Monday, 11 June 2007

The ICFP Programming Contest 2006

I started collecting a team of people to organize the ICFP Programming Contest already by the end of 2005. Besides collecting and discussing requirements and advice, we didn't start working on a particular task immediately, also because the 2006 contest could well make it necessary to change our ideas. Of course, we took the chance to participate in the ICFP Programming Contest 2006. Only four of our team could make it, but that happened to be exactly the team size that could still qualify for a prize...

I can recommend participating in such a contest to everyone :-). It was really Big Fun. Family life suffered, but participating was both intellectually challenging and good for the team-spirit. Moreover, it was an excellent opportunity to find out how much you can actually do in three days time. Which is a lot!

What was really nice about the 2006 contest:
  • entering a virtual world which you could explore
  • solving puzzles
  • scoring incrementally; small points for small solutions, big points for major achievements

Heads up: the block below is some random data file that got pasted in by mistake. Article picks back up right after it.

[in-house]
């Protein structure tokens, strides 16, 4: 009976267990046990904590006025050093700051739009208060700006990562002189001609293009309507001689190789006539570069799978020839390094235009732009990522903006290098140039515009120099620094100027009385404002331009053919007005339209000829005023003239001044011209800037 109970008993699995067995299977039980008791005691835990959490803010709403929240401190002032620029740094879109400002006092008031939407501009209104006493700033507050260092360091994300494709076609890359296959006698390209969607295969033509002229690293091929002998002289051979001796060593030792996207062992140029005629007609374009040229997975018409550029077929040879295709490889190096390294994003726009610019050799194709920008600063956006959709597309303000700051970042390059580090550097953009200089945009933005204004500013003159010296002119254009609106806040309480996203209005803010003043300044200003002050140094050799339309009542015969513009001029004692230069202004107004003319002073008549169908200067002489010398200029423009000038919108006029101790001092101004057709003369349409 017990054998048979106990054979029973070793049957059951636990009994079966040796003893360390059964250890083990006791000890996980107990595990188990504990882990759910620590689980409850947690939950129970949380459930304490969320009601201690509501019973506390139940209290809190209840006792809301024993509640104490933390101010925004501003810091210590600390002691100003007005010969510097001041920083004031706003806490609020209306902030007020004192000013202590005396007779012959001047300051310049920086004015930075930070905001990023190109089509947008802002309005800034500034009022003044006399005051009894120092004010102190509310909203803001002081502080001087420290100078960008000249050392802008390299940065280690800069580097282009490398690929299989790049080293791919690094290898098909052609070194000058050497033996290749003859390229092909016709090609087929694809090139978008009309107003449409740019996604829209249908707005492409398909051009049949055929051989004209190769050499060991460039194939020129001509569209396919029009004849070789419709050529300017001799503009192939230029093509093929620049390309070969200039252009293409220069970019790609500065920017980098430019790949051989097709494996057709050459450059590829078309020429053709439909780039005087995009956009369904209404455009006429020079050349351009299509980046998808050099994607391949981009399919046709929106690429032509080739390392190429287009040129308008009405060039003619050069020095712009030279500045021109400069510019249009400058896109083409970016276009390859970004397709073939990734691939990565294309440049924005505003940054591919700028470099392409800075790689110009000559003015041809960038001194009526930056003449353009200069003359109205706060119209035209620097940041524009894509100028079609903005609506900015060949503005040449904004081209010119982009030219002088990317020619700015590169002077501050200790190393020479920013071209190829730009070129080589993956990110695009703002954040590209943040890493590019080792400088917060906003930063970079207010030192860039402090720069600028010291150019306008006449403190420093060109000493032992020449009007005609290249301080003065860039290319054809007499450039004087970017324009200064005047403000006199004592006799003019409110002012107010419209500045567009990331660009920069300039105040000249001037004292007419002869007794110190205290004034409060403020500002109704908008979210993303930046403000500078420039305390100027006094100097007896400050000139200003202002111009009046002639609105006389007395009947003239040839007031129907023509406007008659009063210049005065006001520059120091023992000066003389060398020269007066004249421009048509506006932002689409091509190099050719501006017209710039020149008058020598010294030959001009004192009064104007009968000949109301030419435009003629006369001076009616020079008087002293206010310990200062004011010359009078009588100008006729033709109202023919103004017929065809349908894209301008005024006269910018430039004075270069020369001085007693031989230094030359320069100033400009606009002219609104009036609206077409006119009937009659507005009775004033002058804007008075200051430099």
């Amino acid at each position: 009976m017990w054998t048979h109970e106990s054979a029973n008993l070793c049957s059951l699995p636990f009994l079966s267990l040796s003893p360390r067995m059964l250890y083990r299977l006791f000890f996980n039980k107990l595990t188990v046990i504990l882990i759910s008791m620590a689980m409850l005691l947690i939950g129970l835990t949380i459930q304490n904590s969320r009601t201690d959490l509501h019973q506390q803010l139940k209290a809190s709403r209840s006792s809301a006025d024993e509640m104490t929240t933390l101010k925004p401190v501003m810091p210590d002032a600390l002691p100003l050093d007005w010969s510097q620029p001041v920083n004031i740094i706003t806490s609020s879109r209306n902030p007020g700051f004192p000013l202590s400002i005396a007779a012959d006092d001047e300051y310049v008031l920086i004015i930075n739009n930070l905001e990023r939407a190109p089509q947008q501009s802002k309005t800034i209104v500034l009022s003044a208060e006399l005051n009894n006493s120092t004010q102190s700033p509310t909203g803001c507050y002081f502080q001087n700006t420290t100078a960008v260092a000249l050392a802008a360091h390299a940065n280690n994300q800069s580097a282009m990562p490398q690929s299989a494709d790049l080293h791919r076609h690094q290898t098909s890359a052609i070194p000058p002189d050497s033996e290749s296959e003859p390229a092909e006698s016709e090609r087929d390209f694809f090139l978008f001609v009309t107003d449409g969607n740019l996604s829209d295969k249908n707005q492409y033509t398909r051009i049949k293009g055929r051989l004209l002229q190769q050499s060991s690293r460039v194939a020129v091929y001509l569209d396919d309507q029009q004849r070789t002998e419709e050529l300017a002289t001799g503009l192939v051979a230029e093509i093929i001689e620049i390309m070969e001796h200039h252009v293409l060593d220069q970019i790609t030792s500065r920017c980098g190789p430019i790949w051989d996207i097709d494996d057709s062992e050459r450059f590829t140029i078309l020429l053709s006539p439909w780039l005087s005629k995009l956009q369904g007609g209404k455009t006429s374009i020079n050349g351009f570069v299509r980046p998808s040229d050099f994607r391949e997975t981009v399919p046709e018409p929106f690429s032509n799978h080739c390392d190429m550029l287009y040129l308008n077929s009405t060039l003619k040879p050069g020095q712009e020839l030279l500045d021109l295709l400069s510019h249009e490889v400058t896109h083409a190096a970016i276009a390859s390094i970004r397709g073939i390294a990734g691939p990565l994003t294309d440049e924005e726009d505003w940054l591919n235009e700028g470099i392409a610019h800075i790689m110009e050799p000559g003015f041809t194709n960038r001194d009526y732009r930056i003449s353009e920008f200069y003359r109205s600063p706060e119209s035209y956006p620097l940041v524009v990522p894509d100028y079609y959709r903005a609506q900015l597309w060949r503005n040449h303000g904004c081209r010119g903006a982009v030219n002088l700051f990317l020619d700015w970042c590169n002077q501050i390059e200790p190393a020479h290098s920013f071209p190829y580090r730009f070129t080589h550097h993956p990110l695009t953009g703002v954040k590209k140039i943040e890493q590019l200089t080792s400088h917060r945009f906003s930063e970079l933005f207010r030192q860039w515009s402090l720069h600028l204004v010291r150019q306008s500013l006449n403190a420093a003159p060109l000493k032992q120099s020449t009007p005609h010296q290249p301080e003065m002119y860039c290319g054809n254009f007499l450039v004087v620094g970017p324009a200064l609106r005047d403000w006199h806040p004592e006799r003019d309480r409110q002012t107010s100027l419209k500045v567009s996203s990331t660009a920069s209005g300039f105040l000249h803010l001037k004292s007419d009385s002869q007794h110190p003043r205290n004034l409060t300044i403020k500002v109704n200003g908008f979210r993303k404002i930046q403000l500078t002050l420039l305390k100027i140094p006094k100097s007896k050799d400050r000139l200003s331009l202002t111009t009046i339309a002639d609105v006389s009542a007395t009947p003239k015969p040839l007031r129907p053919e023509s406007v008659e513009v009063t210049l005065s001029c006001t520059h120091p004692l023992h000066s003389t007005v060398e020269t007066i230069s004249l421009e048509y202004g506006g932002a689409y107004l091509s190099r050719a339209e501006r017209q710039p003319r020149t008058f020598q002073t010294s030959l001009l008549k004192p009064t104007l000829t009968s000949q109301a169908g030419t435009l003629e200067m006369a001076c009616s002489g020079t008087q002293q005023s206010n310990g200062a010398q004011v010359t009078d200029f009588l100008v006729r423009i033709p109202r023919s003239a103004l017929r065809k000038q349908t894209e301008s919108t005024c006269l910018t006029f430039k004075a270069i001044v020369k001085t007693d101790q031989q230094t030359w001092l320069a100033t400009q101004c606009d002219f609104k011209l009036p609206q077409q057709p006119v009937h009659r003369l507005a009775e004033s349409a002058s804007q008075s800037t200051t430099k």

• writing programs in languages which tied your hands on your back (I wrote programs in qbasic and a stupid rewriting engine; and helped thinking a bit about the `rotating' machine.)
  • very, very, cleverly done!
What was maybe a bit less nice:
  • had to program the machine in C because of speed requirements
  • could not use Haskell, our programming language of choice, other than for testing
  • small programs
  • only teamwork at the start, from then on mostly individual work (but that was our own, not very conscious, decision).
All in all a very nice experience, from which we learned a lot.

3 comments:

Stephen said...

Actually, I thought the C requirement was a great addition because one of the most amazing parts of the competition was that it covered *all* areas of computing in Real Life.

Johan Jeuring said...

I agree, it is perfectly sensible to have speed requirements. I should have expressed myself a bit more precise. The participants in the ICFP 2006 contest discussed their experience afterwards. And, since our language of choice is Haskell, we didn't like the fact that we had to program in another language (C in our case) to obtain reasonable speed. But that says more about Haskell than about the contest...

desp said...

Why couldn't you use Haskell for some of the parsing-heavy problems?